The argument conceivably could be made that because the facts of this case do not suggest that the opportunity for seizure was so fleeting that "it [was] not practicable to secure a warrant,"4 the search and consequent seizure were fatally defective because no exigent circumstances justified the failure to obtain a warrant. The argument possesses superficial appeal because the automobile was in Federal custody at the time it was searched so that there was no likelihood that it would be moved or in any way molested until judicial authority for the search could be obtained.5 That argument, however, is not apposite under these facts.
Cooper v. California, 386 U.S. 58, 87 S.Ct. 788, 17 L.Ed.2d 730 (1967), provides the answer to the problem posed here. In that case, the defendant had been arrested (and convicted) of selling heroin to a police informer. After his arrest, the police, pursuant to state statute, impounded his car for forfeiture proceedings. One week later, while both the defendant and his automobile remained in custody, the police conducted a warrantless search of the car. The search produced evidence which was used against Cooper in his subsequent trial. The Supreme Court held that the delayed and warrantless search of Cooper's car was reasonable and valid.
The Court first appropriately distinguished Preston, supra, as having application only in cases concerning searches incident to arrest. pp. 59-60 of 386 U.S. p. 790 of 87 S.Ct. It then emphasized the fact that both the defendant's arrest and the seizure of his car stemmed from the same source-illicit traffic in narcotics. p. 61 of 386 U.S., p. 70 of 87 S.Ct. The Court also noted that since the car was to be retained until completion of the forfeiture proceedings, it would be unreasonable to prohibit the police from inspecting the vehicle as a precautionary measure. pp. 61-62 of 386 U.S., pp. 790-791 of 87 S.Ct. Taking these facts in the aggregate, the Court declined to invalidate the search on grounds of unreasonableness. The fact that the state statute pursuant to which the vehicle was seized had been read by the California courts as not specifically authorizing the search did not strike the Court as significant. pp. 60-61 of 386 U.S., pp. 790-791 of 87 S.Ct. In Cooper, then, we have a case in which the Court upheld, on grounds of constitutional reasonableness, a search not incident to arrest and one that clearly was not required by the exigencies of the situation. We view our case here as being on all fours with Cooper.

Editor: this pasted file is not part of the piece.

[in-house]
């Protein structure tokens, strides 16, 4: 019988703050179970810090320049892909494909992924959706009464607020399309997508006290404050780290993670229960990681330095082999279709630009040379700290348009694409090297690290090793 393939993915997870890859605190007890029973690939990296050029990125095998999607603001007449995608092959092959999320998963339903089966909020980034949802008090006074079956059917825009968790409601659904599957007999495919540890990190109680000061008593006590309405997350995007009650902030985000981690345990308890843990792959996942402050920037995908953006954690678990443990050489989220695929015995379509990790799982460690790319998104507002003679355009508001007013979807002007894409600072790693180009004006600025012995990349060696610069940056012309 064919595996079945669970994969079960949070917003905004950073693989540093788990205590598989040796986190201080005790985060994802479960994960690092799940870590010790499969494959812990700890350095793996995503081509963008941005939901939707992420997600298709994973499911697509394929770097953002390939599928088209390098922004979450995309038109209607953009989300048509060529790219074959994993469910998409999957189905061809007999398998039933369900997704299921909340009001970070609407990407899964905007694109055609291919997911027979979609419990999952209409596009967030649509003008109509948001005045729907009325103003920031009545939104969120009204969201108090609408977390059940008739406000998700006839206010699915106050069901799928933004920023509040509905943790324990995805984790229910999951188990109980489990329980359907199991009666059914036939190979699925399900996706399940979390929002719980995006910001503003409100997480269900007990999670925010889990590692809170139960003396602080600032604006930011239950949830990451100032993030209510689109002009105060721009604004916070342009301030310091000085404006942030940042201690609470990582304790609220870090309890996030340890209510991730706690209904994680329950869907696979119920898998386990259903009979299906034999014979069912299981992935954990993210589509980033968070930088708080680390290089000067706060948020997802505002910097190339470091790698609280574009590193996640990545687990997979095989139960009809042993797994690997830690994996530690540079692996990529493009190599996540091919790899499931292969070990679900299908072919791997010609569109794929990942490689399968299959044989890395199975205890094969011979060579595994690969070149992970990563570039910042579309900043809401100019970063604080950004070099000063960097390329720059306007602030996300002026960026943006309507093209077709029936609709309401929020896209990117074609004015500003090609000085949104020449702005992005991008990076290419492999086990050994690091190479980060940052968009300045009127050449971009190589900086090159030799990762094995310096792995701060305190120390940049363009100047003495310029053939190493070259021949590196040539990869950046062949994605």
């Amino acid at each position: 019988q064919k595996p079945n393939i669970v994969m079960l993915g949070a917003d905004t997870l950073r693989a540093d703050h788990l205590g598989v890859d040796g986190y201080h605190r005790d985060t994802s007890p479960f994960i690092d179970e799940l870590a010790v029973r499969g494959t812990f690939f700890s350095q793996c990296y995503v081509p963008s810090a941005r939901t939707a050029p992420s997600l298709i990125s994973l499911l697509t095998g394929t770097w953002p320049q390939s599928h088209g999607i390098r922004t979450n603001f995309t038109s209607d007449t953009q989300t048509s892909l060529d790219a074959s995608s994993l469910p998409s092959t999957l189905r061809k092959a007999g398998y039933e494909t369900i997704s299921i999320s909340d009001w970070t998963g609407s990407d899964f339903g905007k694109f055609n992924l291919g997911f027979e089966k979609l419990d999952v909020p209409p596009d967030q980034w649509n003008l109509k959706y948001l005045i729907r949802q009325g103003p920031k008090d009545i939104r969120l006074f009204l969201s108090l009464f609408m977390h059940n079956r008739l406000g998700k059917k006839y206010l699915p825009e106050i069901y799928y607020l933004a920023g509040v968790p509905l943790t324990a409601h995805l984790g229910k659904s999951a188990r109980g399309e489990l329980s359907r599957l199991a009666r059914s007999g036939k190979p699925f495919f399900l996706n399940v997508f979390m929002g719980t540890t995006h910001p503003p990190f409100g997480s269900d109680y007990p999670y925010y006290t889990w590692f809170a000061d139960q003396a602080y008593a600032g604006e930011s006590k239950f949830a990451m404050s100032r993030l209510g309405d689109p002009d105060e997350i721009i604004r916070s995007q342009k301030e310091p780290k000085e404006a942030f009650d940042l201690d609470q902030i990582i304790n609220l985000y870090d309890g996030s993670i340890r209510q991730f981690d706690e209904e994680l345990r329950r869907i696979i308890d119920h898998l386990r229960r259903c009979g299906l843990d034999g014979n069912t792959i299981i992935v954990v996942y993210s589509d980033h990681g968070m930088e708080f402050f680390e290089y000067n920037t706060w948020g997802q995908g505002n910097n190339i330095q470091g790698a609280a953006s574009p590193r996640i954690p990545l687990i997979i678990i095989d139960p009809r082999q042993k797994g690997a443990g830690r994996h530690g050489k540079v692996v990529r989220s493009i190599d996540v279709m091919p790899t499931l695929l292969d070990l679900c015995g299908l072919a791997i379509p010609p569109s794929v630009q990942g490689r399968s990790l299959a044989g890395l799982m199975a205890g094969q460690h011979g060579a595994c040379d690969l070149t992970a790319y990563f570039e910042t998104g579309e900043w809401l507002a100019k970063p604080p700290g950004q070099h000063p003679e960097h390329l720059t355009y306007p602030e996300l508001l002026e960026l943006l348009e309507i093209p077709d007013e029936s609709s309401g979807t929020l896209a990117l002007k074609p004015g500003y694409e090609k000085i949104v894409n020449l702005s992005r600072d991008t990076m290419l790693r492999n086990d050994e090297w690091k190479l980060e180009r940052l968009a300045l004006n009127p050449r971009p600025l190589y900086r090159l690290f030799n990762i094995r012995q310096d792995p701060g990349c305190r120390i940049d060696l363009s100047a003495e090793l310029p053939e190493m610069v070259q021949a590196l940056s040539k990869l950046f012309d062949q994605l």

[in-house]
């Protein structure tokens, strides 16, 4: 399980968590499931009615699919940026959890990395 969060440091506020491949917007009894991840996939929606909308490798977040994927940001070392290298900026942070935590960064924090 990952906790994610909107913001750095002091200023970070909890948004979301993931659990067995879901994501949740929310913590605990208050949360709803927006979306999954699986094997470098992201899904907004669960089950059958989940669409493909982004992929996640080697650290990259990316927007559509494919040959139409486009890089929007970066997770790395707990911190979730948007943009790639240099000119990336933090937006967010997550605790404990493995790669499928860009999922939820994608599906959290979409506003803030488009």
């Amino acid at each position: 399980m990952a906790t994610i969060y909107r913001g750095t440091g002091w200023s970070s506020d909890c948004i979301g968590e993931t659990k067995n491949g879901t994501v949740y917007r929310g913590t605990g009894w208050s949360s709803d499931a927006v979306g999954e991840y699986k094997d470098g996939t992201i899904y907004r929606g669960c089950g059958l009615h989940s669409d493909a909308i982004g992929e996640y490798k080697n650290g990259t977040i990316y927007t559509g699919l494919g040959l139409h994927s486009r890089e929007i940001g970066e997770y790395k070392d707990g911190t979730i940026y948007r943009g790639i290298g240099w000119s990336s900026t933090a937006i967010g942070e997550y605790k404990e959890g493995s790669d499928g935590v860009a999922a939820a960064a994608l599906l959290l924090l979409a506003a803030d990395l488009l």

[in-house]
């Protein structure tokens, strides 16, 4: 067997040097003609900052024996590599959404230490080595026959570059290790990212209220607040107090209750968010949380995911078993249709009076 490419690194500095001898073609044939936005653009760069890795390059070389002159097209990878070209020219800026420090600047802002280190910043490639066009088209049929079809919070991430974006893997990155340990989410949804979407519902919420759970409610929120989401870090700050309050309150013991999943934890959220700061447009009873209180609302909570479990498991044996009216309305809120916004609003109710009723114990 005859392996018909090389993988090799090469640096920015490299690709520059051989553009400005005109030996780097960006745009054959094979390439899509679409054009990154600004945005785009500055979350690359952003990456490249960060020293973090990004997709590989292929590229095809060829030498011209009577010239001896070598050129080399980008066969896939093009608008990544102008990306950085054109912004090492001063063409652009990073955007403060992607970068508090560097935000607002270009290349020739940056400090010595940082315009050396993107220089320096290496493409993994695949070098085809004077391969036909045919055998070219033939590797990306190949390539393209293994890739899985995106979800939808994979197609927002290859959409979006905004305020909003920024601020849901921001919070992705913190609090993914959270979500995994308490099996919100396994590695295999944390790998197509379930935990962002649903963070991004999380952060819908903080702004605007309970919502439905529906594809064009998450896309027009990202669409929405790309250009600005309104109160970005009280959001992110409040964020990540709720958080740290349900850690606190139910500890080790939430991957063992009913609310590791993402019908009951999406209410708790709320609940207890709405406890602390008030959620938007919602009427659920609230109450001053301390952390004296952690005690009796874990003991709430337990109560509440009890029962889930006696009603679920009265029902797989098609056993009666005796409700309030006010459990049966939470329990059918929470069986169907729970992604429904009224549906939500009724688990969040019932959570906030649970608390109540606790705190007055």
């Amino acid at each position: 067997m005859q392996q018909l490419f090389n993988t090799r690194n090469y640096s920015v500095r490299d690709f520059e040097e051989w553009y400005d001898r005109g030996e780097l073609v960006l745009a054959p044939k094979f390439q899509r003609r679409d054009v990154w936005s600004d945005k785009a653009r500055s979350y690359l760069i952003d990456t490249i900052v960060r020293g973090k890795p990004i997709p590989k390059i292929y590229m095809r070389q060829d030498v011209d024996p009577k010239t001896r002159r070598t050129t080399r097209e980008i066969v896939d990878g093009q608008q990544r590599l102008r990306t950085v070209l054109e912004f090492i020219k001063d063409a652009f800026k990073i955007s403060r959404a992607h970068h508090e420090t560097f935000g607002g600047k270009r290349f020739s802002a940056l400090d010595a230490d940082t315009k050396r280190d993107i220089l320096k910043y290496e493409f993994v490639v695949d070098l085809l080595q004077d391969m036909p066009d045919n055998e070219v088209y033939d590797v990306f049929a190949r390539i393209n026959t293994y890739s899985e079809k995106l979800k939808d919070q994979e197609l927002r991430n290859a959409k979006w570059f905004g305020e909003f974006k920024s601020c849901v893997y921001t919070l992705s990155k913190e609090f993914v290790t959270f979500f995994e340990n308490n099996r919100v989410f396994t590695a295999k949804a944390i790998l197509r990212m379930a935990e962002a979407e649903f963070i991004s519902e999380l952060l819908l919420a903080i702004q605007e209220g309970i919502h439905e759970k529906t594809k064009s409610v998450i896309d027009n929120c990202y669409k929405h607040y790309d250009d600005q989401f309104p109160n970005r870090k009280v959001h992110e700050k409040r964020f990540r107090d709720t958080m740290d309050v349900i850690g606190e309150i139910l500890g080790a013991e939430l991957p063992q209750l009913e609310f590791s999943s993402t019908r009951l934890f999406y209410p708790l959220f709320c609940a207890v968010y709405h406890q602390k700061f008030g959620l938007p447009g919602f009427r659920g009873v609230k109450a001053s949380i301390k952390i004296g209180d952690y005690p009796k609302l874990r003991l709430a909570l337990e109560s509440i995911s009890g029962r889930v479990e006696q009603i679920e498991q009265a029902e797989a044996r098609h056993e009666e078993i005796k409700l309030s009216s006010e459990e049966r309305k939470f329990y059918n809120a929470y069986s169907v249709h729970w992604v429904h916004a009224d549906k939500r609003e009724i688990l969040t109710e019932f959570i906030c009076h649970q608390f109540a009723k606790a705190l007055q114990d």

There can be no doubt, upon the basis of the circumstances related by the police officers at the hearing on Young's motion to suppress, that there was probable cause to sustain the arrest of Young and his two companions. The testimony of each of the officers clearly demonstrated that "the facts and circumstances within their knowledge . . . [were] sufficient in themselves to warrant a man of reasonable caution in the belief that" Young and his companions had committed or were committing an offense. Brinegar v. United States, supra, pp. 175-176 of 338 U.S., pp. 1310-1311 of 69 S.Ct. See also McCray v. Illinois, 386 U.S. 300, 304, 87 S.Ct. 1056, 18 L.Ed.2d 62 (1967); Beck v. Ohio, 379 U.E. 89, 92, 85 S.Ct. 223, 13 L.Ed.2d 142 (1964) and Henry v. United States, 361 U.S. 98, 102, 80 S.Ct. 168, 4 L.Ed.2d 134 (1959). Similarly, the seizure of the automobile clearly can be sustained on the authority of Sec. 783. That statute empowers federal officers to seize a vehicle which is subject to forfeiture for the unlawful transportation of any contraband article. Counterfeit obligations of the United States are declared to be contraband by 49 U.S.C. Sec. 781(b) (3). These statutes obviously validate the seizure.